|My Soul to Take
Publisher: Hodder & Stoughton Ltd.
The novel Sér grefur gröf, translated to English.
About the book:
When the body of a young woman—badly beaten and with pins inserted into her feet—is found at a New Age health resort in a renovated farmhouse, lawyer and single mother of two Thóra Gudmundsdóttir is called upon to represent the chief suspect, the resort’s owner. But upon her arrival she encounters more than a fresh corpse—local legend has it that the resort, located in the mystical region of Snæfellsnes on Iceland’s west coast, is haunted. At first Thóra dismisses the claims as nothing more than myth and superstition, but even she can’t explain the bizarre occurrences she witnesses in her search for answers.
As Thóra digs deeper into the farm’s past, she discovers long-buried information on the property’s disturbing history, and her once-solid view of reality begins to waver. Are the hauntings real, or just a case of folklore gone wild? And, more important, does the farm’s eerie past have something to do with the murder? When another body is discovered—looking very much like the first—Thóra is forced to put aside her doubts and confront the horrors of the present before a twisted killer strikes again.
From the book:
Thóra was trying to unwind. Lying on her stomach, she made an effort to relax, or rather to concentrate on appearing relaxed, because she didn't want the masseuse to think otherwise. The latter was a stringy, muscular woman, slightly younger than Thóra. She was wearing white canvas trousers, a pale green T-shirt and orthopaedic sandals on her feet. She had painted her toenails with light blue varnish. Thóra did not make a habit of scrutinising that part of people anatomy, but the toes kept apearing as she lay on the bench with her face positioned in a hole at one end.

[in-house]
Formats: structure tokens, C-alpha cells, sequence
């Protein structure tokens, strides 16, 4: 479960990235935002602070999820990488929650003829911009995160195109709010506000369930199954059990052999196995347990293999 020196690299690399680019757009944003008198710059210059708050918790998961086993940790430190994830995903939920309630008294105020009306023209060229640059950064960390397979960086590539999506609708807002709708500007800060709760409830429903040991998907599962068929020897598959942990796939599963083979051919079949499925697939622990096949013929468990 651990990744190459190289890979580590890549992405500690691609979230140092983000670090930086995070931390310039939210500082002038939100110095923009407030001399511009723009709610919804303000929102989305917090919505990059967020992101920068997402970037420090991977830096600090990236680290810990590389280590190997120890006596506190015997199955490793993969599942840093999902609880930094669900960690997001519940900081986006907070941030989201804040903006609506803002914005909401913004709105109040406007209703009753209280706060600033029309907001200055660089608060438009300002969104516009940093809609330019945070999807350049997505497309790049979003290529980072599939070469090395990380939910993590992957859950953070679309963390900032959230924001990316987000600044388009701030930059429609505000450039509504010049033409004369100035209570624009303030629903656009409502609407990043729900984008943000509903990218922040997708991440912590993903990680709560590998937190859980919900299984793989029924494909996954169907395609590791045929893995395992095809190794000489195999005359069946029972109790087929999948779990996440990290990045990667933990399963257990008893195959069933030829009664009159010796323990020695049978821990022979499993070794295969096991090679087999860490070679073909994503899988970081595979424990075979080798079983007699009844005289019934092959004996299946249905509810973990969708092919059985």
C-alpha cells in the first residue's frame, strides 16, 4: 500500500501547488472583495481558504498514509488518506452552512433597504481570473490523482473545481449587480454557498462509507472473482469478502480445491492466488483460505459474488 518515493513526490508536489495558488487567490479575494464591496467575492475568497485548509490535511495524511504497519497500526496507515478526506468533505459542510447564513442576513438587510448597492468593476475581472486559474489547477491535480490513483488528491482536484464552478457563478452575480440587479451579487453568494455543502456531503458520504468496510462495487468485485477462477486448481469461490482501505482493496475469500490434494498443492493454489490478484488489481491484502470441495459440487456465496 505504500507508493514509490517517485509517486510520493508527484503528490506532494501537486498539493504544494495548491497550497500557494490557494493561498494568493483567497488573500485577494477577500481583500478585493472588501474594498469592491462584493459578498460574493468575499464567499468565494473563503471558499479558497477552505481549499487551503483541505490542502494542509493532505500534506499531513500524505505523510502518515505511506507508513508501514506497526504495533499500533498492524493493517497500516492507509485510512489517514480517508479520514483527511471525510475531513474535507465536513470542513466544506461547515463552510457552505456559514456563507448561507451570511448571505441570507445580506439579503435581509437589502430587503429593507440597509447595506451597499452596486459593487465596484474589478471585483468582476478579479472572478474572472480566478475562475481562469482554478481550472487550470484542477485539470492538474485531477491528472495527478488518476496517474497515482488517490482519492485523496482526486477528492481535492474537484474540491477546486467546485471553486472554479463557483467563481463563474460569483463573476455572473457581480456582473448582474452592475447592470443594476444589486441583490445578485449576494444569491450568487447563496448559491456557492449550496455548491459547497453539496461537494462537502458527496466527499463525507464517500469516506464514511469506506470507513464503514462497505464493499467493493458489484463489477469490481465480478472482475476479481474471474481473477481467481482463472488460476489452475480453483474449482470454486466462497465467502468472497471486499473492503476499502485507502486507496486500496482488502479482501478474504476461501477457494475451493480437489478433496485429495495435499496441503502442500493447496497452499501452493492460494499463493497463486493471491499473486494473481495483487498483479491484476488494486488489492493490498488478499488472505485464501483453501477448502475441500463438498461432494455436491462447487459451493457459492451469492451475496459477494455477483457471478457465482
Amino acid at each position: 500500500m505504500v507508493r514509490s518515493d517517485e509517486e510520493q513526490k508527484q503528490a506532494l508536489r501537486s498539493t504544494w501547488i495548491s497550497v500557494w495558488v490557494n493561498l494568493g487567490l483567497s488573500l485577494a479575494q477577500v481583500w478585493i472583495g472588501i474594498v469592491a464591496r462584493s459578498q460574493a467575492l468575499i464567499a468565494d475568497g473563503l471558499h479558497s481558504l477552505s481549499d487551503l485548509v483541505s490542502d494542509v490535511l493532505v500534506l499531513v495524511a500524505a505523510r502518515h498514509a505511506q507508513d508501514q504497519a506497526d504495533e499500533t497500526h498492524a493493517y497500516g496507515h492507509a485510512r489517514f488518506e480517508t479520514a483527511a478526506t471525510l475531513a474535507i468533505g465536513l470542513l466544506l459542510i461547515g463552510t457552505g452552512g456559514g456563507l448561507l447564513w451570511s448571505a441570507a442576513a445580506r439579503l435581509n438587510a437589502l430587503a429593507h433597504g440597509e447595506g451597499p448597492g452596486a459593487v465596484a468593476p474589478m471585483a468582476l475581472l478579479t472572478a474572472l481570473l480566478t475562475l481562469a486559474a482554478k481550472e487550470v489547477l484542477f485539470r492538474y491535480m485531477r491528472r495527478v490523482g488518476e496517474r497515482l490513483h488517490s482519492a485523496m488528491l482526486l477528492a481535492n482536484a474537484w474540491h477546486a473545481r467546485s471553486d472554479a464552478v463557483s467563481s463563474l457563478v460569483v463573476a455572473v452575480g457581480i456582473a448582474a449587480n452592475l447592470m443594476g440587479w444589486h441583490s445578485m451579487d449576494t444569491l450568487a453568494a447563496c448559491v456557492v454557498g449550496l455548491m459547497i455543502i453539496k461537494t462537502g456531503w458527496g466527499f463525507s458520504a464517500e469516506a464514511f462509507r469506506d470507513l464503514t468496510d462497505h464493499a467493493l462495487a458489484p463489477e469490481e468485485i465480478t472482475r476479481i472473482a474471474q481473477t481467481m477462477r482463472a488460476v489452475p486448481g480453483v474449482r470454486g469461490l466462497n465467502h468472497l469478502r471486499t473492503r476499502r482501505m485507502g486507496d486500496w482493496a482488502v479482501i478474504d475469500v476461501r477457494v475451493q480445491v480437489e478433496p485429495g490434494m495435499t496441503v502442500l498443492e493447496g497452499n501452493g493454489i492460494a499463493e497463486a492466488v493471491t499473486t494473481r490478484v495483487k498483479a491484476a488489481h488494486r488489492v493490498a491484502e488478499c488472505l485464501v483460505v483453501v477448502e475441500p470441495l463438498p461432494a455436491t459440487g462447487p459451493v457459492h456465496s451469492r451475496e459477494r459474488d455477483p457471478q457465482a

The worst of it was over; the woman had stopped massaging and begun arranging hot stones in a row down her backbone. 'Now you should feel how the energy from the stones flows thgouth your back. It travels along the nerves and out into every part of you.' This speech was accompanied by soothing music from a CD the masseuse had told Thóra was on sale in reception. Thóra decided to look in at reception and find out the name of the group, to make sure she never bought one of their CDs by accident.
'Will it be much longer?' Thóra asked hopefully. 'I think the energy's penetrated every single cell. I'm beginning to feel great.'
'What?' The masseuse was incredulous. 'Are you sure? It's supposed to take a lot longer.'
Thóra suppressed a groan. 'Positive. It's brilliant. I can tell I'm done.'
The masseuse began to protest, but stopped when a telephone rang somewhere inside the salon. 'Just a minute,' she said to Thóra, and her toes disappeared.
'Hello,' Thóra heard her say. 'I've got a client.' A long silence ensued. Then, in a much more agitated tone of voice, 'What? Are you serious...? Jesus... I'm on my way.'
The masseuse hurried back in and began removing the stones from Thóra's back. Thóra tried to conceal her relief by taking an interest in the telephone call. 'Is anything wrong? Don't worry about me; I'm all done, like I said.'
The woman was working quickly. 'Something's happened. Something terrible. Really terrible.'
Thóra propped herself up. 'Really?' she asked, not needing to feign curiosity this time. 'Is it something to do with the ghosts?'
An expression of horror spread across the woman's face and she put her hand over her mouth. 'Oh, I hadn't thought of that. A body's been found on the beach. Vigdís from reception thinks it's someone from here, and the police have arrived to talk to Jónas.'
Thóra leaped naked from the bench and reached for a gown. She quickly pulled it on, never having been in the habit of going around nude in the company of strangers, although she was not ashamed of her body. 'You get going – I'll take care of myself.' She tightened the flannel belt round her waist and tied a knot. 'Was it an accident?'
'I don't know,' the masseuse said, shifting impatiently from one foot to the other. Clearly she was itching to go and find out more.
'I'll get my things together and leave,' Thóra said, shooing the woman off. 'I promise not to steal any stones.'